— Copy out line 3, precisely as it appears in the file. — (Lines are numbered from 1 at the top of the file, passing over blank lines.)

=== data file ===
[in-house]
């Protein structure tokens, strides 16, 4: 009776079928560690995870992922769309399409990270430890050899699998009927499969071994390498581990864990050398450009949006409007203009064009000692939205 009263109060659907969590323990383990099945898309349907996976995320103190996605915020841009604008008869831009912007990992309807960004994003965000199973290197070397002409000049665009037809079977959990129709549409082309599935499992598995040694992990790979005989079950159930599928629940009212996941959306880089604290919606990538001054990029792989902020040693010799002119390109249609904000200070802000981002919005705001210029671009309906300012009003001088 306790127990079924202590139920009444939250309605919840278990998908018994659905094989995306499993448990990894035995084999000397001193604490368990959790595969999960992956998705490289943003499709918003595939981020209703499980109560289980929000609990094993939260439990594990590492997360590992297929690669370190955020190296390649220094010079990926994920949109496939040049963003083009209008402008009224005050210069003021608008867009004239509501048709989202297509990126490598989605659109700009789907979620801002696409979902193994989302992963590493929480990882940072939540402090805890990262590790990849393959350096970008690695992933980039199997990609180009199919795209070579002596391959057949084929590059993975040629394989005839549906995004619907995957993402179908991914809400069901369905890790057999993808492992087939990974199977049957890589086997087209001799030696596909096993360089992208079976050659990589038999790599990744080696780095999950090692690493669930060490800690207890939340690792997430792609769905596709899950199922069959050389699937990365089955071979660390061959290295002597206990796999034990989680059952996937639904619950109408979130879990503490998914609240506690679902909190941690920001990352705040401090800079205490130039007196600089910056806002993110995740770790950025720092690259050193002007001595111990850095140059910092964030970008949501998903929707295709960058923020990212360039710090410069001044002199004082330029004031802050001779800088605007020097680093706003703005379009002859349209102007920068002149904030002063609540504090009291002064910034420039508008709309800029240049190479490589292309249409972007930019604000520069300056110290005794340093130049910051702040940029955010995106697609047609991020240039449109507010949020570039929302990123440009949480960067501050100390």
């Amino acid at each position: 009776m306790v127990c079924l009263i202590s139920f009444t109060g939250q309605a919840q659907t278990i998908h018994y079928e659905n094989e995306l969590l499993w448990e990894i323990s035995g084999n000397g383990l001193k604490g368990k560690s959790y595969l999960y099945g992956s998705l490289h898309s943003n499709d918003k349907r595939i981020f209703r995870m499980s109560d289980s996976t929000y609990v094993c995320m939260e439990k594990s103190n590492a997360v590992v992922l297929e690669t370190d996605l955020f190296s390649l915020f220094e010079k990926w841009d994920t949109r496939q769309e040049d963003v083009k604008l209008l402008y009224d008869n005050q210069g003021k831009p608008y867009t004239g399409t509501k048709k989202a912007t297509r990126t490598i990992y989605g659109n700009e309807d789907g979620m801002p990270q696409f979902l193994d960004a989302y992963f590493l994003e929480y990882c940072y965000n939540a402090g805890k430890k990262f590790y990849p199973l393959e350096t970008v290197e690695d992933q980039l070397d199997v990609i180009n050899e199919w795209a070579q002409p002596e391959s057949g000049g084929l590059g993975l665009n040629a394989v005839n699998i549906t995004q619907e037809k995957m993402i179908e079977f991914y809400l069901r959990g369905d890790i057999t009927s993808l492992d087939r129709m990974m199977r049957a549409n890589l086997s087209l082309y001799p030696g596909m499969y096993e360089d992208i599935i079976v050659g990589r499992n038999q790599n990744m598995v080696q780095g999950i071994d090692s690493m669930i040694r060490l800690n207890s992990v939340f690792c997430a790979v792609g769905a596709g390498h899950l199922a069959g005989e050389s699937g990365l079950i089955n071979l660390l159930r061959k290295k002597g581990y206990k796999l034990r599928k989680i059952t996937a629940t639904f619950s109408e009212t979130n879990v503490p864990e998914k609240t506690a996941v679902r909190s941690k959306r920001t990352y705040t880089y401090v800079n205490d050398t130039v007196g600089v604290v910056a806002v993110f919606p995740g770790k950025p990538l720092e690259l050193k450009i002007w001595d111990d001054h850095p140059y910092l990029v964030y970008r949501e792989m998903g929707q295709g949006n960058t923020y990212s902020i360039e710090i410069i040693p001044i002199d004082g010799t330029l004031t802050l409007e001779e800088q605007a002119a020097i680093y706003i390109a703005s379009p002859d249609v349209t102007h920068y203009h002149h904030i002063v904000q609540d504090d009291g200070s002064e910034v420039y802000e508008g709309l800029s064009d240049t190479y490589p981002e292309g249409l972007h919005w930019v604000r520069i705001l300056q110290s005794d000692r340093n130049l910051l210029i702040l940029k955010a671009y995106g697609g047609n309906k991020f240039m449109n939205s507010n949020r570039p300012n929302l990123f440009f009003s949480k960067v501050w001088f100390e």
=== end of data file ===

């Amino acid at each position: 009776m306790v127990c079924l009263i202590s139920f009444t109060g939250q309605a919840q659907t278990i998908h018994y079928e659905n094989e995306l969590l499993w448990e990894i323990s035995g084999n000397g383990l001193k604490g368990k560690s959790y595969l999960y099945g992956s998705l490289h898309s943003n499709d918003k349907r595939i981020f209703r995870m499980s109560d289980s996976t929000y609990v094993c995320m939260e439990k594990s103190n590492a997360v590992v992922l297929e690669t370190d996605l955020f190296s390649l915020f220094e010079k990926w841009d994920t949109r496939q769309e040049d963003v083009k604008l209008l402008y009224d008869n005050q210069g003021k831009p608008y867009t004239g399409t509501k048709k989202a912007t297509r990126t490598i990992y989605g659109n700009e309807d789907g979620m801002p990270q696409f979902l193994d960004a989302y992963f590493l994003e929480y990882c940072y965000n939540a402090g805890k430890k990262f590790y990849p199973l393959e350096t970008v290197e690695d992933q980039l070397d199997v990609i180009n050899e199919w795209a070579q002409p002596e391959s057949g000049g084929l590059g993975l665009n040629a394989v005839n699998i549906t995004q619907e037809k995957m993402i179908e079977f991914y809400l069901r959990g369905d890790i057999t009927s993808l492992d087939r129709m990974m199977r049957a549409n890589l086997s087209l082309y001799p030696g596909m499969y096993e360089d992208i599935i079976v050659g990589r499992n038999q790599n990744m598995v080696q780095g999950i071994d090692s690493m669930i040694r060490l800690n207890s992990v939340f690792c997430a790979v792609g769905a596709g390498h899950l199922a069959g005989e050389s699937g990365l079950i089955n071979l660390l159930r061959k290295k002597g581990y206990k796999l034990r599928k989680i059952t996937a629940t639904f619950s109408e009212t979130n879990v503490p864990e998914k609240t506690a996941v679902r909190s941690k959306r920001t990352y705040t880089y401090v800079n205490d050398t130039v007196g600089v604290v910056a806002v993110f919606p995740g770790k950025p990538l720092e690259l050193k450009i002007w001595d111990d001054h850095p140059y910092l990029v964030y970008r949501e792989m998903g929707q295709g949006n960058t923020y990212s902020i360039e710090i410069i040693p001044i002199d004082g010799t330029l004031t802050l409007e001779e800088q605007a002119a020097i680093y706003i390109a703005s379009p002859d249609v349209t102007h920068y203009h002149h904030i002063v904000q609540d504090d009291g200070s002064e910034v420039y802000e508008g709309l800029s064009d240049t190479y490589p981002e292309g249409l972007h919005w930019v604000r520069i705001l300056q110290s005794d000692r340093n130049l910051l210029i702040l940029k955010a671009y995106g697609g047609n309906k991020f240039m449109n939205s507010n949020r570039p300012n929302l990123f440009f009003s949480k960067v501050w001088f100390e």